Prenuptial agreements useful, but work with experienced attorney

Marriage can bring about significant changes for couples, particularly in the area of finances. Marriage, of course, has the effect of tying together couples financially, making them partners in both assets and debts.

This partnership may apply not only to assets acquired during the marriage, but in some situations to assets brought into the marriage, such as business assets. Other important assets, such as retirement accounts, can be impacted by marriage. This is a particularly important point for older Americans who get married.

In the event of divorce, Pennsylvania law prescribes that courts are to distribute marital assets and debts equitably when couples are unable to come up with a suitable arrangement on their own. There are various factors courts can take into consideration when making the determination about equitably division, including the length of the marriage, the sources of income available to both parties, the standard of living established during the marriage, and whether a party has primary custody of minor children.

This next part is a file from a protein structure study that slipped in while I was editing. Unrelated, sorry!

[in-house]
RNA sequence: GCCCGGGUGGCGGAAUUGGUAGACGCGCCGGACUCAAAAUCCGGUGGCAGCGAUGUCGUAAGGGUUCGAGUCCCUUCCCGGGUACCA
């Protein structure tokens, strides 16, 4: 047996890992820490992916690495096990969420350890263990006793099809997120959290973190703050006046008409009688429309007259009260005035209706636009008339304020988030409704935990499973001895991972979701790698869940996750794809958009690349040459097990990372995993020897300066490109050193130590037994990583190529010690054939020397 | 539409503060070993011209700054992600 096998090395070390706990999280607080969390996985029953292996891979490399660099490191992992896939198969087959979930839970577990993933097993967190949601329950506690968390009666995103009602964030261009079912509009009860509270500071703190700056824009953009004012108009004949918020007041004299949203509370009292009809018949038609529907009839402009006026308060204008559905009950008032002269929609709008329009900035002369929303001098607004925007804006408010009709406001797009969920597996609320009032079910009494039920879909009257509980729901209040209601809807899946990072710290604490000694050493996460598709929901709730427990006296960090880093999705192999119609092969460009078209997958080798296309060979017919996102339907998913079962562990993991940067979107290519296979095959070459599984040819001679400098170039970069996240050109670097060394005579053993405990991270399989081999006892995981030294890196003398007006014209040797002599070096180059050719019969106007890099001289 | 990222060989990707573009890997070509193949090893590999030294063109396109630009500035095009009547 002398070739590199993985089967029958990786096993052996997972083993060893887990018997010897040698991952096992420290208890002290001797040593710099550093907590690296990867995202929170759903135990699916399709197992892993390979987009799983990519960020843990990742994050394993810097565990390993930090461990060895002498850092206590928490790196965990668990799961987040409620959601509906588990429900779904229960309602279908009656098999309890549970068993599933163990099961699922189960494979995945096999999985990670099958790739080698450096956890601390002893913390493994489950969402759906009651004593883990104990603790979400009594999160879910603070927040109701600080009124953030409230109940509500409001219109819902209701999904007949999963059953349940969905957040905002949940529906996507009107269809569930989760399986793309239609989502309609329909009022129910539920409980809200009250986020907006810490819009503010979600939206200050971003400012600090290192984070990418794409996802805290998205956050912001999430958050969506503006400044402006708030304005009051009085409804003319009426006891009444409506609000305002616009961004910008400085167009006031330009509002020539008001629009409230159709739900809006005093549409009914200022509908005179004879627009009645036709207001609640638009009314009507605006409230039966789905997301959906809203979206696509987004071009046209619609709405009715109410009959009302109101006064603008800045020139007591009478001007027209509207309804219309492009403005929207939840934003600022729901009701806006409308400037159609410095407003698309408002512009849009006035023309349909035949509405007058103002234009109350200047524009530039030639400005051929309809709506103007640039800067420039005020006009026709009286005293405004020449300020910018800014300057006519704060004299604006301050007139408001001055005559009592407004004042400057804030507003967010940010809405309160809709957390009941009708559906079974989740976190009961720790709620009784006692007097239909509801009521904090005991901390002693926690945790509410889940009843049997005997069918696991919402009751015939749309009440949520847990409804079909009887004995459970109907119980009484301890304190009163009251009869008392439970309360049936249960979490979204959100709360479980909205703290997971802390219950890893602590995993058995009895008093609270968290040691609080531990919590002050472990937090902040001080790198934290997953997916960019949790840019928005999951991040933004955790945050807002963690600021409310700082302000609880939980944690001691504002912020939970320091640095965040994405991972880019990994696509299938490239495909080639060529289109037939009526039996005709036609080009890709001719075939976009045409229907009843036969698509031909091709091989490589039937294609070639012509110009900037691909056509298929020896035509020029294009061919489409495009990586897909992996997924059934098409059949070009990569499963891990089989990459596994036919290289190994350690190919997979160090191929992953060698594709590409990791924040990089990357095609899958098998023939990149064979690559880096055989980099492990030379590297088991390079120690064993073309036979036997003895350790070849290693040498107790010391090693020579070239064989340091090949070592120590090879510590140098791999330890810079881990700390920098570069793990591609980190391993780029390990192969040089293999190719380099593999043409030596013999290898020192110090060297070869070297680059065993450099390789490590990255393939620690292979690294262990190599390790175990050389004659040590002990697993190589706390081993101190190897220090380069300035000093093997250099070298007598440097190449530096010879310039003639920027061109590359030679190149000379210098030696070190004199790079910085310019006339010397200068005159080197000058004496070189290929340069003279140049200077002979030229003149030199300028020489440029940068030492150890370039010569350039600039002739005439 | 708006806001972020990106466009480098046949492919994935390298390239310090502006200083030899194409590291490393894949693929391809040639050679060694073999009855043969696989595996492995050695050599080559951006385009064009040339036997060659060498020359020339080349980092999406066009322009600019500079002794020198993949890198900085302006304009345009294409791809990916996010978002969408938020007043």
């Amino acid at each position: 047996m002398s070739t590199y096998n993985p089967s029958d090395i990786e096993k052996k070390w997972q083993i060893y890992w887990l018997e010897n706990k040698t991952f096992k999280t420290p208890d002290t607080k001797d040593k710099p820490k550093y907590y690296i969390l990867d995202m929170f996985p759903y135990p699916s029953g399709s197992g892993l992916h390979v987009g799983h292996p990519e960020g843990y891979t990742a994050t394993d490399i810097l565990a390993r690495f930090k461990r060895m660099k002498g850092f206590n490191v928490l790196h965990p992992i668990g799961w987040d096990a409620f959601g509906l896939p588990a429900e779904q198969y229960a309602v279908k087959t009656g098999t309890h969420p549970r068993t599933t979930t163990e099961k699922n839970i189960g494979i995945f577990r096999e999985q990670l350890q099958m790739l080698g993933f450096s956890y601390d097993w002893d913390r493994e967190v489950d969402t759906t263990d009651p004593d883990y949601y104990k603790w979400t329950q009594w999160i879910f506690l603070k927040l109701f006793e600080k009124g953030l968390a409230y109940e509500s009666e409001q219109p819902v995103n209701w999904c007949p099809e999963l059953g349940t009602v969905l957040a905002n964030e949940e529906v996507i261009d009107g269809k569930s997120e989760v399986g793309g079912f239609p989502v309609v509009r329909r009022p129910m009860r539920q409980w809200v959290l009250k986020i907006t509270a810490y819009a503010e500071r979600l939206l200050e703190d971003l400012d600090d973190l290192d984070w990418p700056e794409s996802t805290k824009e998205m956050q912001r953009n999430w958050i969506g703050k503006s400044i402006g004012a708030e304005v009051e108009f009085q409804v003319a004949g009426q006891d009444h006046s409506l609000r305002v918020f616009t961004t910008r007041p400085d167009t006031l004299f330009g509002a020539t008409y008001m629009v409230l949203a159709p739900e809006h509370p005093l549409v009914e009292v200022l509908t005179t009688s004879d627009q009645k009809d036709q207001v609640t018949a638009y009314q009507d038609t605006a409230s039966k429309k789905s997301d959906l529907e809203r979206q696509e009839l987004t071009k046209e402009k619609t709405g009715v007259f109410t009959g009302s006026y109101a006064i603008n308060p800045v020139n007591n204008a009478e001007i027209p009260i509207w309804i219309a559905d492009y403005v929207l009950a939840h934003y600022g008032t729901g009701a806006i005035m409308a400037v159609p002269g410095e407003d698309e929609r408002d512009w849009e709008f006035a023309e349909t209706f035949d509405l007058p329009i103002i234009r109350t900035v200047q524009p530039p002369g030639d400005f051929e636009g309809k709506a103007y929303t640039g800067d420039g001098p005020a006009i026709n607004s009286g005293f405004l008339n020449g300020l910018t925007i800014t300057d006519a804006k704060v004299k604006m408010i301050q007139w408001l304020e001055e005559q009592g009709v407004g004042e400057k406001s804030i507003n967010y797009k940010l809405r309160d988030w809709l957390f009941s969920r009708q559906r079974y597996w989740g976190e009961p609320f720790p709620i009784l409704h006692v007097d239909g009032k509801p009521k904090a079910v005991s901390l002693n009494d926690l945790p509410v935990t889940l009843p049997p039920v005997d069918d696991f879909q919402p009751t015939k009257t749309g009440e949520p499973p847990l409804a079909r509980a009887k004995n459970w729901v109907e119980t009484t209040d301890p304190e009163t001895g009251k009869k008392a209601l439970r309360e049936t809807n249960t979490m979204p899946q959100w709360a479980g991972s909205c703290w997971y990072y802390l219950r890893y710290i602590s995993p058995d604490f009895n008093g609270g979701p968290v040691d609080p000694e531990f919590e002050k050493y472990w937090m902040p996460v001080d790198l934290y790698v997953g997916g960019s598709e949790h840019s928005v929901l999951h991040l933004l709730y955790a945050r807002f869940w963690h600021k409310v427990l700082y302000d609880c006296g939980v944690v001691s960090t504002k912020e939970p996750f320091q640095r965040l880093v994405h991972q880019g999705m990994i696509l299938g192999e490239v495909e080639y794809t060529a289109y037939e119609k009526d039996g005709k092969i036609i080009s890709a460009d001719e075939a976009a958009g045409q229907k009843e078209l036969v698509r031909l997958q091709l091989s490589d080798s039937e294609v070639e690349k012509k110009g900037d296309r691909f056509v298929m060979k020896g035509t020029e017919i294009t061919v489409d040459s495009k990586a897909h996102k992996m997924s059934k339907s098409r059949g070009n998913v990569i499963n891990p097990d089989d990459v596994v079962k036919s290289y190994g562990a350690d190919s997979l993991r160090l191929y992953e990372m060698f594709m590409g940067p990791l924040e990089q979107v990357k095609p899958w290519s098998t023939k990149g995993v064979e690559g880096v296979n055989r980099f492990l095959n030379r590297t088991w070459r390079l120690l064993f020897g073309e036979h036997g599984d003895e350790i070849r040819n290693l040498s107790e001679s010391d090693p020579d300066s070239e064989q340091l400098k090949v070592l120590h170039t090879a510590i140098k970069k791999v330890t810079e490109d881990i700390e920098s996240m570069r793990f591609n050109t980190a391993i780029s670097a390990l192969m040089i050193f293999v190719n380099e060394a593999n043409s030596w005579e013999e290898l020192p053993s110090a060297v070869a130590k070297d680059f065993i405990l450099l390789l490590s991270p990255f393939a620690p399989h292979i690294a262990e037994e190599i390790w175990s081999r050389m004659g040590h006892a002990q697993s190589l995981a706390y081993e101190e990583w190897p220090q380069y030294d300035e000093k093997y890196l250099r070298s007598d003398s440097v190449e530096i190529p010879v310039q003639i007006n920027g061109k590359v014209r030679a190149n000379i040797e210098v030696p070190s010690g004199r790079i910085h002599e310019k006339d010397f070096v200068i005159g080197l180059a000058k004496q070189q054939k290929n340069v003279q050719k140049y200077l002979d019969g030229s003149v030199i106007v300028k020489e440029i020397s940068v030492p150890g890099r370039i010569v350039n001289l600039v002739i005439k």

Couples preparing for marriage are not without means of controlling the financial outcome of a potential divorce, though. This is precisely the purpose of prenuptial agreements. A prenuptial agreement, when it is wisely negotiated and validly executed, effectively trumps state property division law.

It is important, when putting together a prenuptial agreement, to work with an experienced attorney and to get an early start. This helps to ensure not only that one’s interest will be represented, but that everything will be done properly and that there will be enough time to work out an acceptable agreement prior to marriage. As experienced attorneys, we understand the needs of clients when putting together prenuptial agreements and work to protect their interests.

Sources:

Wall Street Journal, “Financial Questions to Settle Before You Get Married,” Andy Ward, May 24, 2014.

Pennsylvania General Assembly, “Equitable division of marital property,” Accessed Dec. 5, 2014.